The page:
By Udeme Akpan
What is the current market price of Nigeria’s Bonny Light?
THE price of Bonny Light, Nigeria’s premium oil grade is currently hovering at $16.94 per barrel in the international market.
Why the sudden rise in price, barely a week after it had dropped to as low as $5.30 per barrel?
The price is mainly driven by ‘artificial demand’ caused by efforts of some countries, especially China and United States to stockpile cheap oil for various purposes.
Why are these countries stockpiling the cheap oil?
Oil can be stockpiled for many reasons, including business and building of strategic reserves, which could be utilised to meet future demand or even released into the market to achieve pre-determined national interest.
How comfortable is the Federal Government of Nigeria with the current price?
No, it is not, apparently because the 2020 budget was first benchmarked on $57 and 2.3 million barrels per day, mb/d output, and later reduced to $30 and 1.42 mb/d because of the negative impact of Coronavirus pandemic. Relevant government agencies are currently watching and looking forward to a possible leap in price.
Will it ever rise to the $30 and above?
Certainly, it will not be within a very short period because of the impact of the pandemic. Nevertheless, oil price could hit $30 and above when a lasting solution would have been found to the pandemic.
Should we expect oil price to ever hit the pre-pandemic $60 regime?
As far as the pandemic remains, it would not be possible for the price to rise to that level. However, it is a possibility much later when major oil consuming countries, including China, accounting for about one third of the global demand growth would have completed the process of rebuilding their economies.
Can you provide further explanation?
The pandemic culminated in the shutdown of the domestic economies of many nations as well as global economy, which are mainly driven by oil-related fuels. This means that to reverse the trend, we need to conquer it before restreaming operations in many sectors, including manufacturing, transportation, agriculture, tourism, banking, education and Real Estate that oil-related fuels for operations. It is the collective activities in these and other sectors at the post COVID-19 era that would determine demand, and by extension oil price.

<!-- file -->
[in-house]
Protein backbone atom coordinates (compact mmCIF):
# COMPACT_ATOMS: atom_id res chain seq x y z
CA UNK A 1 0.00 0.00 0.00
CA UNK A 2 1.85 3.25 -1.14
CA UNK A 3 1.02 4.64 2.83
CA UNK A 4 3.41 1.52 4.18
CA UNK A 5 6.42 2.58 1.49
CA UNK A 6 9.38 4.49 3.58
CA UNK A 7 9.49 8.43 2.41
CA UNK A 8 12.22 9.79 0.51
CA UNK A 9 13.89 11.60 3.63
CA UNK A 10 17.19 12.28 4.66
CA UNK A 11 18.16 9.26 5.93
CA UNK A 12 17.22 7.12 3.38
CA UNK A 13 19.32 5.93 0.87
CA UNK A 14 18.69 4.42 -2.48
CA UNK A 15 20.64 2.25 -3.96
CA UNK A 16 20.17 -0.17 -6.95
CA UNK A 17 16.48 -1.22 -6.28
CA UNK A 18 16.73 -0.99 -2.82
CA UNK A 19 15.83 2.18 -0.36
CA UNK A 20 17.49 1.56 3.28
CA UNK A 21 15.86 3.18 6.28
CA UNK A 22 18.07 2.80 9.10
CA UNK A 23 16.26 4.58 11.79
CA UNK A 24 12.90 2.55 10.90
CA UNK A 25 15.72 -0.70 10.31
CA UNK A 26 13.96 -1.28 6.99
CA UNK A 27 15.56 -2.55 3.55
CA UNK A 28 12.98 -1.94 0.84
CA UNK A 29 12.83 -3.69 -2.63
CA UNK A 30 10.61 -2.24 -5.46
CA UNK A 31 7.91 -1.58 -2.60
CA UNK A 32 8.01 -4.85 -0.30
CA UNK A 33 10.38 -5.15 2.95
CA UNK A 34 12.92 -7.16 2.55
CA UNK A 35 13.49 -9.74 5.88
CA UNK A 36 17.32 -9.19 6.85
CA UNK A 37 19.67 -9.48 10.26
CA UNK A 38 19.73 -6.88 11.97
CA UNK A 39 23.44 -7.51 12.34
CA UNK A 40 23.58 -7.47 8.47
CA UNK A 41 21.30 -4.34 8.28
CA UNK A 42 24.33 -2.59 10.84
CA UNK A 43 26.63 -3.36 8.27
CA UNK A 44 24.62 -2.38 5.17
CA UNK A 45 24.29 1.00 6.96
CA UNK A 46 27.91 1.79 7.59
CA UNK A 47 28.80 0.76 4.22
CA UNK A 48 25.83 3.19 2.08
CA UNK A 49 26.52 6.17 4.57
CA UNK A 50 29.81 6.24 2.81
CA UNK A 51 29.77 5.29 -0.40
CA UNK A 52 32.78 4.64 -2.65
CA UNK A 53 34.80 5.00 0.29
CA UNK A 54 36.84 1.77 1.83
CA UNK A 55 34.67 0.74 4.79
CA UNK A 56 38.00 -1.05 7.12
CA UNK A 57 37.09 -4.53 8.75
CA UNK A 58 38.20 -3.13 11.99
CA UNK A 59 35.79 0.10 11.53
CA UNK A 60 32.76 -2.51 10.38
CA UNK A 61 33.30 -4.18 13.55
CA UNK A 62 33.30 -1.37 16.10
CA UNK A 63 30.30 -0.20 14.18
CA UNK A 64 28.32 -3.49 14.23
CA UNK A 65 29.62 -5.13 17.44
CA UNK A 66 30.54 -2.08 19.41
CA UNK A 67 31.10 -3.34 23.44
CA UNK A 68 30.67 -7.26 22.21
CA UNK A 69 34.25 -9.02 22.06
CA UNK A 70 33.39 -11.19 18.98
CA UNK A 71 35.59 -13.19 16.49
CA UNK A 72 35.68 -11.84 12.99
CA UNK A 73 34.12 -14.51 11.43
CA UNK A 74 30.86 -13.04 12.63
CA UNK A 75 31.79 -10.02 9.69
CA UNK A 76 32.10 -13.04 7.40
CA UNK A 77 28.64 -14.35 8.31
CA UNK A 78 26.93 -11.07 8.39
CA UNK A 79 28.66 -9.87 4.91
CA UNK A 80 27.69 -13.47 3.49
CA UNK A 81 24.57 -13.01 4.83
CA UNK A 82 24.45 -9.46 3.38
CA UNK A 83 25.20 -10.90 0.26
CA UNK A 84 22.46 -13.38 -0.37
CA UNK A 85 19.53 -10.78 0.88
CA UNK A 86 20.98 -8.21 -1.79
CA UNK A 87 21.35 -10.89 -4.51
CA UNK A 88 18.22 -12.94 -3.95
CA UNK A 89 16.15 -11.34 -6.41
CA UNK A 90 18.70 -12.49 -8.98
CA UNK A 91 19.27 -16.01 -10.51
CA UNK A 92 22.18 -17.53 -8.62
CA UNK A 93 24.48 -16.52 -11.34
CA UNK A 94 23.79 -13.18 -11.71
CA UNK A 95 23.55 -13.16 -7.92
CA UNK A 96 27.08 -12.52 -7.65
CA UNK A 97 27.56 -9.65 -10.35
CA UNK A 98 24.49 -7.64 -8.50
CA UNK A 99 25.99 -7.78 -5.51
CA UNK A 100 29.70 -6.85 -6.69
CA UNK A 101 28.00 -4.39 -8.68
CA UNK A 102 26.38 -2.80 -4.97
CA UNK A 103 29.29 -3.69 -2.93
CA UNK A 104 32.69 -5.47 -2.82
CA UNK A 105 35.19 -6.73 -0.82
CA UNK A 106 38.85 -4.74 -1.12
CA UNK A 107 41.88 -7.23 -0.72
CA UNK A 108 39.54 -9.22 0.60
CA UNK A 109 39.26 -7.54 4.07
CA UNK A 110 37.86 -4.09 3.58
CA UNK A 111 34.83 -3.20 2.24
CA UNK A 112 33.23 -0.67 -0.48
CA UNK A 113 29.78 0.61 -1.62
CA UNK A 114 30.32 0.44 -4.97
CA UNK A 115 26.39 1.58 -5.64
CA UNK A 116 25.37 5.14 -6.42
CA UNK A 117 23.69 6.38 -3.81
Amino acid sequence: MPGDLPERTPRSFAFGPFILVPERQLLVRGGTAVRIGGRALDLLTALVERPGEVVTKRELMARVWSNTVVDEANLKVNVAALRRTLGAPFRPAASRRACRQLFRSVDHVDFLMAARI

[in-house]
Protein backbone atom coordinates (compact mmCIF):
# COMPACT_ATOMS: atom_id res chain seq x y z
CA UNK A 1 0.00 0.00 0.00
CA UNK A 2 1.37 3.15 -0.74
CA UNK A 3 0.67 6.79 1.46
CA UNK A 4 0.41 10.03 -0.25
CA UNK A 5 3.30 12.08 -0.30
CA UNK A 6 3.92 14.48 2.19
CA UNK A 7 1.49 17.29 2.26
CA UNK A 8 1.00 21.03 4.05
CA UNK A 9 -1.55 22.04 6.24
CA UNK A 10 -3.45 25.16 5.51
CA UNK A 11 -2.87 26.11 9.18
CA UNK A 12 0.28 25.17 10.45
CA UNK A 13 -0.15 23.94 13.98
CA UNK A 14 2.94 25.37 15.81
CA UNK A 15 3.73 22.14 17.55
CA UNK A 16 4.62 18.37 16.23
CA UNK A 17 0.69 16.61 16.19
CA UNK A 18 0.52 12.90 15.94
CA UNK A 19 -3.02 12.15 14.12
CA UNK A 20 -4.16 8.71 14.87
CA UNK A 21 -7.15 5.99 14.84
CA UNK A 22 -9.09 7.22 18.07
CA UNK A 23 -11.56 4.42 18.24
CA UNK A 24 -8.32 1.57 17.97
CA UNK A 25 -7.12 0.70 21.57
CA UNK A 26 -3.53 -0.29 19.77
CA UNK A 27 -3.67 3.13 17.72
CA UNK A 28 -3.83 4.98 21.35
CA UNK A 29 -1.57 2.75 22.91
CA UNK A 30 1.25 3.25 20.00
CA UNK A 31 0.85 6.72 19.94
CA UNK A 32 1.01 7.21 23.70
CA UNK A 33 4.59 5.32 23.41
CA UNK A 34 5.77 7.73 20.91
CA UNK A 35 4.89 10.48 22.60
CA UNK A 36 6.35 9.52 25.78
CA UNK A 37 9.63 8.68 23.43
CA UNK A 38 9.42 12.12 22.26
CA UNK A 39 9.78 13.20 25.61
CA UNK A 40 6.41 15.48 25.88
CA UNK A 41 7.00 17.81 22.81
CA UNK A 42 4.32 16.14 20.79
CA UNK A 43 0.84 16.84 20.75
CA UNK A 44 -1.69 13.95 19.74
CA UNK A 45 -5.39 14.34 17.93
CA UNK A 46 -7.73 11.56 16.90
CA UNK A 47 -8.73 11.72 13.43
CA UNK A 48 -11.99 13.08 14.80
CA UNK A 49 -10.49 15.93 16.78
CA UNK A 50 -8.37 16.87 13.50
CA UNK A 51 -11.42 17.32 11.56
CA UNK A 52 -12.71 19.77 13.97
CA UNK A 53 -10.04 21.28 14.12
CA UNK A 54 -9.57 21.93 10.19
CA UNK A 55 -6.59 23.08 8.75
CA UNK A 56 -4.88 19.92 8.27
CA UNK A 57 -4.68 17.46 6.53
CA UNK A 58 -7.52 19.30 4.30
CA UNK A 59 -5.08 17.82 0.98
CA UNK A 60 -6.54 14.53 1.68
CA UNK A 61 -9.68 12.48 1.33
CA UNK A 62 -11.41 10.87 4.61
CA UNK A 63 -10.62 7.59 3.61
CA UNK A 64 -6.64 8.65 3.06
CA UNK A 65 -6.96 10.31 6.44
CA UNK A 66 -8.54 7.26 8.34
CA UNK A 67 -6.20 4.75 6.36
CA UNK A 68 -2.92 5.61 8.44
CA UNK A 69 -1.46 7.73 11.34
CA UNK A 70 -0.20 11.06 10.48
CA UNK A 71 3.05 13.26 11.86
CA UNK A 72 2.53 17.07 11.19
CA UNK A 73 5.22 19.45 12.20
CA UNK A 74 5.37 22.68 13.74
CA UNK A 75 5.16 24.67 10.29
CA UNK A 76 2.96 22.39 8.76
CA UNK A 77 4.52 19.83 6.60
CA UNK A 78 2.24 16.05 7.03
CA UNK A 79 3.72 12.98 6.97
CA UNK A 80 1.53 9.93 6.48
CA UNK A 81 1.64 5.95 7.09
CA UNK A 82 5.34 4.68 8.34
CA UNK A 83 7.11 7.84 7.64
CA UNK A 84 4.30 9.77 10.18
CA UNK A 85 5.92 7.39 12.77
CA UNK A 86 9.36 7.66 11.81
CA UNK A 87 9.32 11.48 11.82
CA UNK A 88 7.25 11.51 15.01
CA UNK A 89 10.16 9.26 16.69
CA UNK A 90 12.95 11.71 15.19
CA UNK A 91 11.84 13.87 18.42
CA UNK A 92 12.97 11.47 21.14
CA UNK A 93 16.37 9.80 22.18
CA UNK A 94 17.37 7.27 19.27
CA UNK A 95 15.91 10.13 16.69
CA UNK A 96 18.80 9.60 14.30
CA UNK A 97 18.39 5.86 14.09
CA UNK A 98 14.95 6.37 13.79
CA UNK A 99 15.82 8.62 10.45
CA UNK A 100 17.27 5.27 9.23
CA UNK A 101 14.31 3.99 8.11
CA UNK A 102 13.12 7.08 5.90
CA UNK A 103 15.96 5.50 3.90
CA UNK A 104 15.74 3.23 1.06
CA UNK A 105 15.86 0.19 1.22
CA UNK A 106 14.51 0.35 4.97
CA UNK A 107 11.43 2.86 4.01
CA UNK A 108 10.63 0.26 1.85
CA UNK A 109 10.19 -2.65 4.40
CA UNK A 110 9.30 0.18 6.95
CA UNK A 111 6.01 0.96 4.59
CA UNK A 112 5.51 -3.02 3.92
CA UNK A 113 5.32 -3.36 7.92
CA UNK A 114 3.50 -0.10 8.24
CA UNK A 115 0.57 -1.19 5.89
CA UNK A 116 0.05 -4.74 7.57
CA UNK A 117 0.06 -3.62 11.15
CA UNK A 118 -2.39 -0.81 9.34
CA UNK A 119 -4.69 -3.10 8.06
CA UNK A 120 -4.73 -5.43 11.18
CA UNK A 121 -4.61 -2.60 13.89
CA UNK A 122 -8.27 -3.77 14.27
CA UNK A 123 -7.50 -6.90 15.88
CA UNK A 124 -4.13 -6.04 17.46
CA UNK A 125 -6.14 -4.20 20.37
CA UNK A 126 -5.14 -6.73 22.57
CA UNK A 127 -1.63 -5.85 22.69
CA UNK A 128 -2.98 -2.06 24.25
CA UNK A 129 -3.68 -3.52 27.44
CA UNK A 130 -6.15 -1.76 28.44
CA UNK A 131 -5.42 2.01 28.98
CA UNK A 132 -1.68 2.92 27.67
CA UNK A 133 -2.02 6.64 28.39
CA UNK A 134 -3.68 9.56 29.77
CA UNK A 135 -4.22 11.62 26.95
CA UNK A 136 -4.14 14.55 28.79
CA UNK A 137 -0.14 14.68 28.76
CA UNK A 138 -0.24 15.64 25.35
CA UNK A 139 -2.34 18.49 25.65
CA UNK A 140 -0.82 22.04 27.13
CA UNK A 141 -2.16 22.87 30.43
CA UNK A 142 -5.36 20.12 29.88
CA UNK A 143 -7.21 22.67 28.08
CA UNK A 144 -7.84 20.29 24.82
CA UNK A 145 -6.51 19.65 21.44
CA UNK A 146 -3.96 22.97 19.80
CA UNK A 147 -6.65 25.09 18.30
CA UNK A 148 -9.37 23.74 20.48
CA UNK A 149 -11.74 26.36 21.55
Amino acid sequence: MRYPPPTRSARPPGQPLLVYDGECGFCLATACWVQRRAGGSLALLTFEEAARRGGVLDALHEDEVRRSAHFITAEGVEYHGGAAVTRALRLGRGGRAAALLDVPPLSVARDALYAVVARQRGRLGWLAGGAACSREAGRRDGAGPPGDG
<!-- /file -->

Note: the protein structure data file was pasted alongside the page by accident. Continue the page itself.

Why can’t the Organisation of Petroleum Exporting Countries, OPEC, which Nigeria is a member fix the price to enable its members make more money?
The organisation cannot fix price because other countries, other than its members, such as United States and Russia also produce and export commercial oil to the global market.
Why can’t OPEC members embark on a ‘deep oil cut’ in order to cause shortage, thus influencing price?
It cannot do that because it is not a cartel. In other words, non-OPEC producers also control much oil, meaning that the cooperation of all stakeholders is key.
With its ‘minor cuts’ do we still have much excess oil in the market?
Yes, we still have much excess oil left in the market, despite the decision of OPEC members to adjust downwards their overall crude oil production by 9.7 mb/d, starting on 1 May 2020, for an initial period of two months that concludes on 30 June 2020.
However, the situation can change in the coming months. Remember, OPEC had also decided for the subsequent period of six months, from 1 July 2020 to 31 December 2020, to cut 7.7 mb/d, which will be followed by a 5.8 mb/d adjustment for a period of 16 months, from 1 January 2021 to 30 April 2022.
What should Nigeria and others do to support OPEC at this time?
First, Nigeria should respect its OPEC quota as provided by OPEC. Second, Nigeria and others should also work with OPEC, currently engaging with relevant stakeholders, including non-OPEC producers and consumers for a reason. Everyone is important.
As a nation, what should Nigeria be planning to do as part of its post COVID-19 economic reconstruction programme?
The government needs to be less dependent on using the price of oil to define its budget. It should take practical steps in rebuilding its economy away from oil.